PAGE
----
Archives of Sexual Behavior

, Volume 45, Issue 7, pp 1787–1798 | Cite as

Social Attitudes Toward Adoption by Same-Sex Couples in Europe

  • Judit TakácsEmail author
  • Ivett Szalma
  • Tamás Bartus
Original Paper


By examining social attitudes on same-sex adoption in 28 European countries, we highlighted individual and country-level factors that can determine the level of social acceptance or rejection of this specific kind of adoption. This article contributes to the literature on social acceptance of lesbian women, gay men, and their adoption practices in Europe and directs attention to several previously under-researched aspects of social attitudes on same-sex parenting rights. The empirical base of this study was the fourth round of the European Values Study, conducted in 2008–2010. Using ordered logistic regressions, we examined the impact of several individual and country-level characteristics on the agreement level with the statement that “Homosexual couples should be able to adopt children.” We found strong relationships between social attitudes towards adoption by same-sex couples and the existence of legislation permitting same-sex adoption practices at the country-level, as well as some individual attitudes, including those related to traditional family formation practices, “justification of homosexuality,” and (non-) preference for homosexual neighbors. Our findings indicate a shift within the potential interpretational contexts of adoption by same-sex couples from a narrow sexuality-based framework to a different and possibly much wider context of family and parenting practices.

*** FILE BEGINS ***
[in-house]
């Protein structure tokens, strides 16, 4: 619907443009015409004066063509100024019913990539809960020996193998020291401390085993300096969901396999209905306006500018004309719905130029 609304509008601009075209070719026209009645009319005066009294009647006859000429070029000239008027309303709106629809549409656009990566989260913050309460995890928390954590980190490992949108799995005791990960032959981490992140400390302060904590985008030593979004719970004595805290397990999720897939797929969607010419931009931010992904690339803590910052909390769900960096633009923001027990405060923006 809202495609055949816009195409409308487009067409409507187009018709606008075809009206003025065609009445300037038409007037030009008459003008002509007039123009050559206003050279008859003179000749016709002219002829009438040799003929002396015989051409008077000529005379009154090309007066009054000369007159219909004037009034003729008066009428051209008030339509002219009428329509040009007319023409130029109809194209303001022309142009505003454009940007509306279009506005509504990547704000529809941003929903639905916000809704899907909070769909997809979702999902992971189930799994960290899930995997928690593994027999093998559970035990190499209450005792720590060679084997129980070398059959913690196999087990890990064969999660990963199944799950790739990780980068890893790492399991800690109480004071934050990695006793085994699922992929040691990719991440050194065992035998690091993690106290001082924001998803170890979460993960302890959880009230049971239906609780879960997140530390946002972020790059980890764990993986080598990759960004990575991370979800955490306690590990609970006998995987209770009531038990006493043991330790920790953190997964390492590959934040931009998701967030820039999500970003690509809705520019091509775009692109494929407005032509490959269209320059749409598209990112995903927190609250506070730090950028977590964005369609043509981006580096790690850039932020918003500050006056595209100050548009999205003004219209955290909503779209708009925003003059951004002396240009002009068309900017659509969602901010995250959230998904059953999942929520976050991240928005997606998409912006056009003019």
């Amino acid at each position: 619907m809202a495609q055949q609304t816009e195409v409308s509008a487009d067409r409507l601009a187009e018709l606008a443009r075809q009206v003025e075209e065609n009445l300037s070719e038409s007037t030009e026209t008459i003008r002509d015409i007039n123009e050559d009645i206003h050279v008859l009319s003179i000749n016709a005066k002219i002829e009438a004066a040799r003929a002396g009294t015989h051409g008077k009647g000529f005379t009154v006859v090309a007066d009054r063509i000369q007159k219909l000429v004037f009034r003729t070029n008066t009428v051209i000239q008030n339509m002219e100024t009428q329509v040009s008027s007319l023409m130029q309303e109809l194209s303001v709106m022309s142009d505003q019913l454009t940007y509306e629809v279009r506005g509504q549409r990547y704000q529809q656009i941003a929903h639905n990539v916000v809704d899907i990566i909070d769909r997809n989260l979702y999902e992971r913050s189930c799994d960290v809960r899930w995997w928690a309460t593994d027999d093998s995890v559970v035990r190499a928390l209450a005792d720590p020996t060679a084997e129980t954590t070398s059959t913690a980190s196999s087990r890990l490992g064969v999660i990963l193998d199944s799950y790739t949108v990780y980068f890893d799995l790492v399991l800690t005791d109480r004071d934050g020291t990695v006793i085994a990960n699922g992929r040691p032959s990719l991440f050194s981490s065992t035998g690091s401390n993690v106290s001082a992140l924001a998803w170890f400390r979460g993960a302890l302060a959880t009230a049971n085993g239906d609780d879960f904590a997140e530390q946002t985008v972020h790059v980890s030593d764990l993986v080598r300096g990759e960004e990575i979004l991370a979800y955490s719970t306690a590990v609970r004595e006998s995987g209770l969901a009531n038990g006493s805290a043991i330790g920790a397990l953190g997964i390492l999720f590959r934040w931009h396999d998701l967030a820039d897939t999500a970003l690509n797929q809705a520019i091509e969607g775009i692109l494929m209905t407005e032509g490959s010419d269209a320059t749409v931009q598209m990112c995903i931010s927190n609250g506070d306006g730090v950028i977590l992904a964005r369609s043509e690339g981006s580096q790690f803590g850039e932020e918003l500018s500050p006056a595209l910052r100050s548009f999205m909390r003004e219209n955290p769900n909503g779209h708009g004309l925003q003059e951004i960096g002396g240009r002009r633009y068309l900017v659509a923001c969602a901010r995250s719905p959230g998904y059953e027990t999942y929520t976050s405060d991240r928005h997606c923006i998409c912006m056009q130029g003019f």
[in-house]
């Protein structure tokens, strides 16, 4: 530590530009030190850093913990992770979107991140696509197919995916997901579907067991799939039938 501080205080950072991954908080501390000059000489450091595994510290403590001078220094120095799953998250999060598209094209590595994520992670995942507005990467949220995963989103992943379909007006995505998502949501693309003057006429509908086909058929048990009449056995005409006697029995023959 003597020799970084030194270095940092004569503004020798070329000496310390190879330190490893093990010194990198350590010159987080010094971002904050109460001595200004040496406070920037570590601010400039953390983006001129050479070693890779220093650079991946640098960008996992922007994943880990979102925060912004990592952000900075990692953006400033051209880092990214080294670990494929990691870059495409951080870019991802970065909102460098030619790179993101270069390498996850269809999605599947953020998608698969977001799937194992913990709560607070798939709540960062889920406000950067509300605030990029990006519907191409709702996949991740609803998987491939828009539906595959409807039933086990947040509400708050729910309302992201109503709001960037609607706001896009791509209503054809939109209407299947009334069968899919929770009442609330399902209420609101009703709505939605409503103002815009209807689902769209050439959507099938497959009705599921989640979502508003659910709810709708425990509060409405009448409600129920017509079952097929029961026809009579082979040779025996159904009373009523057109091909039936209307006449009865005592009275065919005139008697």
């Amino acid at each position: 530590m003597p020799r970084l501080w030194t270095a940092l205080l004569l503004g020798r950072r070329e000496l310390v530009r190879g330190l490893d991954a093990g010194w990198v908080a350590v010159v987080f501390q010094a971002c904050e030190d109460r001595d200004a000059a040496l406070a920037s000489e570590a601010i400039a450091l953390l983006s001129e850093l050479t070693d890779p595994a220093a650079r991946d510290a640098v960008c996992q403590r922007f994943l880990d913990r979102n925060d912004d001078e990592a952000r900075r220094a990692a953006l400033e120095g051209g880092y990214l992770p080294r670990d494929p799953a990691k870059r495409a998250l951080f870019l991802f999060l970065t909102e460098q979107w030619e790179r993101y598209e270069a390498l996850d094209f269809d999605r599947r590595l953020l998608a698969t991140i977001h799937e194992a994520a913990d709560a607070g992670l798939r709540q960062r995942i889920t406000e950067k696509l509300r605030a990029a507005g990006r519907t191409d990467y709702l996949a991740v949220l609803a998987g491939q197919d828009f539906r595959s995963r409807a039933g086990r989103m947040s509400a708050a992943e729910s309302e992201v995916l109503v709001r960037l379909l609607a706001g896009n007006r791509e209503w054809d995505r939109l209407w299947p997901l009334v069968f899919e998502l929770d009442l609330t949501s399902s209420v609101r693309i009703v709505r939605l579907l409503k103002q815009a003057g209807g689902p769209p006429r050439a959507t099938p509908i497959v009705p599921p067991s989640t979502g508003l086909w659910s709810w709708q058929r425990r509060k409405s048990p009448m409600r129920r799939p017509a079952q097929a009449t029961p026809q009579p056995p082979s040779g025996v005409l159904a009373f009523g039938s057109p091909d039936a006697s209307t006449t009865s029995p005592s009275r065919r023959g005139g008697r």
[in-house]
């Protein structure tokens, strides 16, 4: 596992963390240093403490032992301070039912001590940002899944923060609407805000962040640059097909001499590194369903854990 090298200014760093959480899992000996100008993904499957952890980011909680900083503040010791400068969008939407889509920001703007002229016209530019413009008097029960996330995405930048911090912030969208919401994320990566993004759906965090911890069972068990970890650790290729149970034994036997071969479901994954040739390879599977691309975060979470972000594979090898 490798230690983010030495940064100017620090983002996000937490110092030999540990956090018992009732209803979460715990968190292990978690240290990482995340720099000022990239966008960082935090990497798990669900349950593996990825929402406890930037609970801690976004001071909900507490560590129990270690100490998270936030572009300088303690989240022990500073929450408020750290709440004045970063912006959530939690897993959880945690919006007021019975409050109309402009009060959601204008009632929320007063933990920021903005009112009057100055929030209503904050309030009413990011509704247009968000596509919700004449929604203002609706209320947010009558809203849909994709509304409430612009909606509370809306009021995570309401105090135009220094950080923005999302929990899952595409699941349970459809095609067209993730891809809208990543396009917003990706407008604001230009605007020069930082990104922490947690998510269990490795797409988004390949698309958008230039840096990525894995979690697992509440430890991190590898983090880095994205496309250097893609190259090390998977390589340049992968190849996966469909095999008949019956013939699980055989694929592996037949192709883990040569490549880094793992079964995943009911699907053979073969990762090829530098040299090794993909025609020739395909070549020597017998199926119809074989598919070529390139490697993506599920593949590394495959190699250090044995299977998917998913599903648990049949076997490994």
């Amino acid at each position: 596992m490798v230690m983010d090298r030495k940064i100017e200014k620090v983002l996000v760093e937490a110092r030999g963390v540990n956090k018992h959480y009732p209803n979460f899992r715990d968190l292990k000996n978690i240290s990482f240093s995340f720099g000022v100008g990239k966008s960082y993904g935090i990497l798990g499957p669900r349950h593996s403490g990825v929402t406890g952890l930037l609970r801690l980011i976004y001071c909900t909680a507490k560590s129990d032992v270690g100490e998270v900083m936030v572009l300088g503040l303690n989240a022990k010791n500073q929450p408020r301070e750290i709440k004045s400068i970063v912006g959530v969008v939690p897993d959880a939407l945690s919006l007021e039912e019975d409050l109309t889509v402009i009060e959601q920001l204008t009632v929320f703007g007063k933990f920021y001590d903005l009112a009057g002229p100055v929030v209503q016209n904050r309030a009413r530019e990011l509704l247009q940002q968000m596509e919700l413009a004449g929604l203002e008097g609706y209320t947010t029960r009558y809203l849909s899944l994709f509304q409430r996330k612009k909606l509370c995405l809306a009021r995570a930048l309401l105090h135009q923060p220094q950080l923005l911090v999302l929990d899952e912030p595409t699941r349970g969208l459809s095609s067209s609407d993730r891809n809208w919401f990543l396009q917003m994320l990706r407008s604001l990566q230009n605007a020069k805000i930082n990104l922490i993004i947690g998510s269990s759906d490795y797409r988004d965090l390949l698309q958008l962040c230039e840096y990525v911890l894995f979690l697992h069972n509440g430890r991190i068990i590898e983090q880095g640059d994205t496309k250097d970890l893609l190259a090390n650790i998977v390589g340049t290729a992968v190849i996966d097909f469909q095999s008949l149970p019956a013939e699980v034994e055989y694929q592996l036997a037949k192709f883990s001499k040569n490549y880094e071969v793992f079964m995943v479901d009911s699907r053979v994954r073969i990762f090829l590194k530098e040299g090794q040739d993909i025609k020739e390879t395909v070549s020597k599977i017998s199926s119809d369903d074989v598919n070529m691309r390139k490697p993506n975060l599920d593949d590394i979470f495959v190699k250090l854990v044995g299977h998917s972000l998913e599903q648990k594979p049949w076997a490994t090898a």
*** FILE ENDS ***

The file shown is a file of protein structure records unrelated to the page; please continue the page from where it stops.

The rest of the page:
Same-sex adoption Homosexuality Social attitudes European values study 



The research leading to these results has received funding from the European Union’s Seventh Framework Programme (FP7/2007-2013) under Grant Agreement No. 320116 for the research project FamiliesAndSocieties. The research of Tamás Bartus was supported by the Janos Bolyai Scholarship of the Hungarian Academy of Sciences.


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Copyright information

© Springer Science+Business Media New York 2016

Authors and Affiliations

  1. 1.Institute of Sociology, Centre for Social SciencesHungarian Academy of SciencesBudapestHungary
  2. 2.FORSSwiss Centre of Expertise in the Social SciencesLausanneSwitzerland
  3. 3.Institute of Sociology and Social PolicyCorvinus University of BudapestBudapestHungary

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